Ask the Vet Webinar – single bird egg laying
Hello! I have a question: what do you recommend if a companion parrot (a female without a male) lays eggs? Is it better to let her sit on it, take it from her or take it and replace it with a fake egg?
It depends on the bird, and in some cases the bird species. You can let the bird sit on the eggs if she wants to, but you should not make her a nest of give her a nest. You do not want to encourage egg laying, so it’s best to leave the eggs on the cage floor and maintain your daily routine, including cleaning the cage. If she has no interest in the eggs, just throw them away. The important thing is to try to discourage or stop egg laying in the future, by making some changes in her environment and how you handle her. Dr. Lamb recently presented a webinar on reproduction which covers single bird egg laying – please see the link below.
In the wild, there is one breeding season a year. The weather, combined with longer days, abundant food and a safe nesting place will trigger breeding. We provide this perfect breeding environment all year. You can start by limiting her light to 8-10 hours by covering her cage early each evening. Never give her anything she can use as a nest – no box, bird tents or huts, large food bowls, etc. If she sits in a dish, take it away and give her smaller food cups. If she chooses a corner of the cage as a nest, hang some toys there to bock the area. When she is out of the cage, don’t let her get in dark, cozy places. Even sitting in your lap can be a trigger. When she lays eggs, leave the eggs on the cage floor. If the cage does not have a floor grate, remove all papers or bedding from the cage tray and clean the tray daily. Don’t let her roam free and explore when she is out – she needs to be with you, on her cage or on a play stand. When you pet her, only pet her head – any petting on her body will trigger her hormones. Do not let her have anything to shred like paper or cardboard. Limit her fresh foods – you can offer them in small amounts, about 3 times a week. Rearrange the toys in her cage, and move her cage to another place in the room if she shows signs of nesting or laying eggs. Move her cage about once a week. If she starts to lay eggs, and won’t stop after one clutch, you should take her to an avian vet for hormone treatment – there is an implant or shots. The implant seems to be the most effective. If you have to do the hormone treatment to stop her, continue the other changes, and in most cases, they do not resume egg laying.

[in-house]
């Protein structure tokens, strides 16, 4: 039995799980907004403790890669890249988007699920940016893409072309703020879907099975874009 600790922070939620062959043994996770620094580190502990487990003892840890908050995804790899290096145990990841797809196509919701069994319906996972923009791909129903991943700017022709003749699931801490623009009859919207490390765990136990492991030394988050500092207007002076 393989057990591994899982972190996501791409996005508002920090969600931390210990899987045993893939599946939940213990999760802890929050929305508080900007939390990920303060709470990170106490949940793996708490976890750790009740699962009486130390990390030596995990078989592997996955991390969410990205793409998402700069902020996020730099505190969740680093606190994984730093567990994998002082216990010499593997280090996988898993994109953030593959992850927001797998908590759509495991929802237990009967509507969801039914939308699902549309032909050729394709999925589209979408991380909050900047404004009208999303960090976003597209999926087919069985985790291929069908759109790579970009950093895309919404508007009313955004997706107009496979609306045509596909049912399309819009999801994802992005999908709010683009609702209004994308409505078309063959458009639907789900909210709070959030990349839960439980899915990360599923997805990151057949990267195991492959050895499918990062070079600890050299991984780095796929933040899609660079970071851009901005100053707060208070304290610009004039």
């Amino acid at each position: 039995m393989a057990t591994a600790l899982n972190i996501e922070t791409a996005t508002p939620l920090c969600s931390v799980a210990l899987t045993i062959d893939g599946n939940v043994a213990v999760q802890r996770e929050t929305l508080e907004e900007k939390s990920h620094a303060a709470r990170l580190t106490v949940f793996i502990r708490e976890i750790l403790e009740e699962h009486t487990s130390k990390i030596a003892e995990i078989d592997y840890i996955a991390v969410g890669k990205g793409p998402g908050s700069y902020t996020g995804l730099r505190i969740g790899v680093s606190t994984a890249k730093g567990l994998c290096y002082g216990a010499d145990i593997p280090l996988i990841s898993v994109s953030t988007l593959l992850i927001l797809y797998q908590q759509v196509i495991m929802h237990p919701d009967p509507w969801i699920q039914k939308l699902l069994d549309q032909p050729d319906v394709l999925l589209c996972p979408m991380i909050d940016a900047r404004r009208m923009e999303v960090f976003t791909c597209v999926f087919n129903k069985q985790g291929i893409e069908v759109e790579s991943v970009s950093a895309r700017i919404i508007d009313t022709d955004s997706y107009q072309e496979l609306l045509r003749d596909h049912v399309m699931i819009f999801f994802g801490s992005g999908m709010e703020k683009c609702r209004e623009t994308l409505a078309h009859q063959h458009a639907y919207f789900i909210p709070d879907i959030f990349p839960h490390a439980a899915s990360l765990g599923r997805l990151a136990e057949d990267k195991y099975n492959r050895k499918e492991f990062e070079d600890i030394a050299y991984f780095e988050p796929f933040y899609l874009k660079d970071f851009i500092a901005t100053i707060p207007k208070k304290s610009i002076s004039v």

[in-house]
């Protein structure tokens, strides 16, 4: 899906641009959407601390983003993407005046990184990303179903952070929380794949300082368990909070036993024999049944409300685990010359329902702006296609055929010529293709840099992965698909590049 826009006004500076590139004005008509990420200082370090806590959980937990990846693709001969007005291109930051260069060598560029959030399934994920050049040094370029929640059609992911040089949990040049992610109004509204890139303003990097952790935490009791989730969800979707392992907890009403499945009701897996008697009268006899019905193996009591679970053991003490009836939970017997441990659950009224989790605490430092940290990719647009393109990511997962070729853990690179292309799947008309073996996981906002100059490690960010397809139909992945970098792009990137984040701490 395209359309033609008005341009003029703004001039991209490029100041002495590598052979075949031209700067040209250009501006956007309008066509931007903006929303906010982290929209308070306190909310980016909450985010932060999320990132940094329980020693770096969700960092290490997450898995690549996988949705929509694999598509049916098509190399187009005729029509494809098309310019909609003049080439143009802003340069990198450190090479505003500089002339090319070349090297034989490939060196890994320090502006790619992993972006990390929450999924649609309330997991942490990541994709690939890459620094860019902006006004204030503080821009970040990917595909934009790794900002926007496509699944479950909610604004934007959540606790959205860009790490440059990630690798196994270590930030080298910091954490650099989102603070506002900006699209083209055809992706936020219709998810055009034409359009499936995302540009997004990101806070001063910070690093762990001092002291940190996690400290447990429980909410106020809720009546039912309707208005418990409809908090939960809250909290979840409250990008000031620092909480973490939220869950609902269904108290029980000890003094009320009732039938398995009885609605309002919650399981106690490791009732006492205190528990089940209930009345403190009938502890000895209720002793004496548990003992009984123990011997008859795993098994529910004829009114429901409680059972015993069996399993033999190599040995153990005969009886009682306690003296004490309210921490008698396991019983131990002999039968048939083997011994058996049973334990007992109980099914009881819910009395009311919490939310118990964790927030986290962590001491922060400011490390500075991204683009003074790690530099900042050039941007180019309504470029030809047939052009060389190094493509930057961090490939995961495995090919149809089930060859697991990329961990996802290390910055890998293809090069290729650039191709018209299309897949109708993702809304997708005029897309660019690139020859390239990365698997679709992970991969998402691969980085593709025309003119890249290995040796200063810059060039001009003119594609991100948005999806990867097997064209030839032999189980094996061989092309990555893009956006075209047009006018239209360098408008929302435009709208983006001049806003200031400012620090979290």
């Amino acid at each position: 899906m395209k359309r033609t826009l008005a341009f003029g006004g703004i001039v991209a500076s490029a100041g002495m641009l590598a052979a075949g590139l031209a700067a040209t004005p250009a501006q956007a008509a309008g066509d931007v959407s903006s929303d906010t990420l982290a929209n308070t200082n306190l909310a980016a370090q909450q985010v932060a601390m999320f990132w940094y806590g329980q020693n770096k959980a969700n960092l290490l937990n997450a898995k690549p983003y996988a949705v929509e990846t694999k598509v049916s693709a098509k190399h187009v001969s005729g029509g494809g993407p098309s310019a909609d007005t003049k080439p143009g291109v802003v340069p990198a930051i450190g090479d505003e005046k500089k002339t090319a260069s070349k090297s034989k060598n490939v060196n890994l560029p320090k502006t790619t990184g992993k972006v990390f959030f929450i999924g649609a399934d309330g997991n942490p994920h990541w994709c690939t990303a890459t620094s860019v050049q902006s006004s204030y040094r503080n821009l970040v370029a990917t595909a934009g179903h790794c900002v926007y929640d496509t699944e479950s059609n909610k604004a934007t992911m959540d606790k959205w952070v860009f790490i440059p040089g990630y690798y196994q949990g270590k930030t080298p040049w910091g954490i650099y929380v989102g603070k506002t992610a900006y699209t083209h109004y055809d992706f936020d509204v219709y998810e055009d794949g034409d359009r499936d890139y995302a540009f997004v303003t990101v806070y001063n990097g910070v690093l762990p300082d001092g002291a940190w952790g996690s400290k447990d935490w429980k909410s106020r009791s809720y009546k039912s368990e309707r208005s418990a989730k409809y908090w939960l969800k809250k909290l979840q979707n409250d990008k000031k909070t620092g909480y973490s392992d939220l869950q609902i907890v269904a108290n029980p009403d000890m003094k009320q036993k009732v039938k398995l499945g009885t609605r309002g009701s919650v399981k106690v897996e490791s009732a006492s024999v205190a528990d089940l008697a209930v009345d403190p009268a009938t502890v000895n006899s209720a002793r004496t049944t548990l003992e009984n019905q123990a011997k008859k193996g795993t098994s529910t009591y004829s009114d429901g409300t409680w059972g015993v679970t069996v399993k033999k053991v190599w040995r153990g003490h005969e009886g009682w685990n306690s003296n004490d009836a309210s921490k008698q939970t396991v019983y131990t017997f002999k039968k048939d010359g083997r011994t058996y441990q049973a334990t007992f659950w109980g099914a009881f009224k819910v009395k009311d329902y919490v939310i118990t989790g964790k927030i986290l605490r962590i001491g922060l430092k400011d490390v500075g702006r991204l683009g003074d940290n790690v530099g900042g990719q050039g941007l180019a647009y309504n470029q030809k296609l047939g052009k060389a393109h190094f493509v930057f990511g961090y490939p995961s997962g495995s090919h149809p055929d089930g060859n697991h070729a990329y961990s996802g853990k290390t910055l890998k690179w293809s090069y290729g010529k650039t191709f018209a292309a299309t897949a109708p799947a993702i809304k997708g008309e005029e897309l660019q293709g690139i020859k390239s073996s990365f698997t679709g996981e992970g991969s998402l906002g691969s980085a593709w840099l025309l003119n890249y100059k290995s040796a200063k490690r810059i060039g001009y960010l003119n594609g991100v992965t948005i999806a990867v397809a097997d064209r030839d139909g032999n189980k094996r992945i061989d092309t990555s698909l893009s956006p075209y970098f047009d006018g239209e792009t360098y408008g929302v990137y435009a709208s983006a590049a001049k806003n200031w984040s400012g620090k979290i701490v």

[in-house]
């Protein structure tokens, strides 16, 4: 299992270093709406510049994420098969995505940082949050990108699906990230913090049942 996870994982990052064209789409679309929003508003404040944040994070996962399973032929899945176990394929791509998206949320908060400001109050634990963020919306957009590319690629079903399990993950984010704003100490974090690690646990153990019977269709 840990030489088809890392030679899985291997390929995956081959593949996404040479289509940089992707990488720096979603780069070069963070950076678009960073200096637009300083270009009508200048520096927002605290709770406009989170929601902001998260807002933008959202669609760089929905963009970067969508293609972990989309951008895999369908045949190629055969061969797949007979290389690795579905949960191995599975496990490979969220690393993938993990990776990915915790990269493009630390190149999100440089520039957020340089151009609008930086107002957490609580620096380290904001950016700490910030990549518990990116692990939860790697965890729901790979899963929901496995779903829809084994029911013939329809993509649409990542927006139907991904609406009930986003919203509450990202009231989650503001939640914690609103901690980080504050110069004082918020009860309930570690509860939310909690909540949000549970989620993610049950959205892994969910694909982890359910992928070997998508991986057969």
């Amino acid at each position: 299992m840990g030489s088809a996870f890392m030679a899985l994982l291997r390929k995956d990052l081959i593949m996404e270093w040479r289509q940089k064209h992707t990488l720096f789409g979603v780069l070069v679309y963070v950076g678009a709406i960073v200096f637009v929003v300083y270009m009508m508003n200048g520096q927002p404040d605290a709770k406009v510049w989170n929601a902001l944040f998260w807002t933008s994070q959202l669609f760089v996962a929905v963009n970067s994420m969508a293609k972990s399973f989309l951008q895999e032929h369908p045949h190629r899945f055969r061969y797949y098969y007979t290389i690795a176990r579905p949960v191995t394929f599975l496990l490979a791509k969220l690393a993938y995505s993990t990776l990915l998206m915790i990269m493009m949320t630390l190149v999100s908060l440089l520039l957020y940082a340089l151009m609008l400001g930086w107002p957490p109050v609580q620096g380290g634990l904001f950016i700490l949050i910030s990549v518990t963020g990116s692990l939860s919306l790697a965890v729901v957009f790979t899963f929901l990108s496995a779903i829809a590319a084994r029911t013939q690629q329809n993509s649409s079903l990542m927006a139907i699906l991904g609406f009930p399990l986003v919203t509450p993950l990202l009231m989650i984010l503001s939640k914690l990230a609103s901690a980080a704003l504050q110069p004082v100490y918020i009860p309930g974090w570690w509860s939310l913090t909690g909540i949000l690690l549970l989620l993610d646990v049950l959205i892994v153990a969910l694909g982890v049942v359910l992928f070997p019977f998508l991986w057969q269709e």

Thank you for asking Lafeber,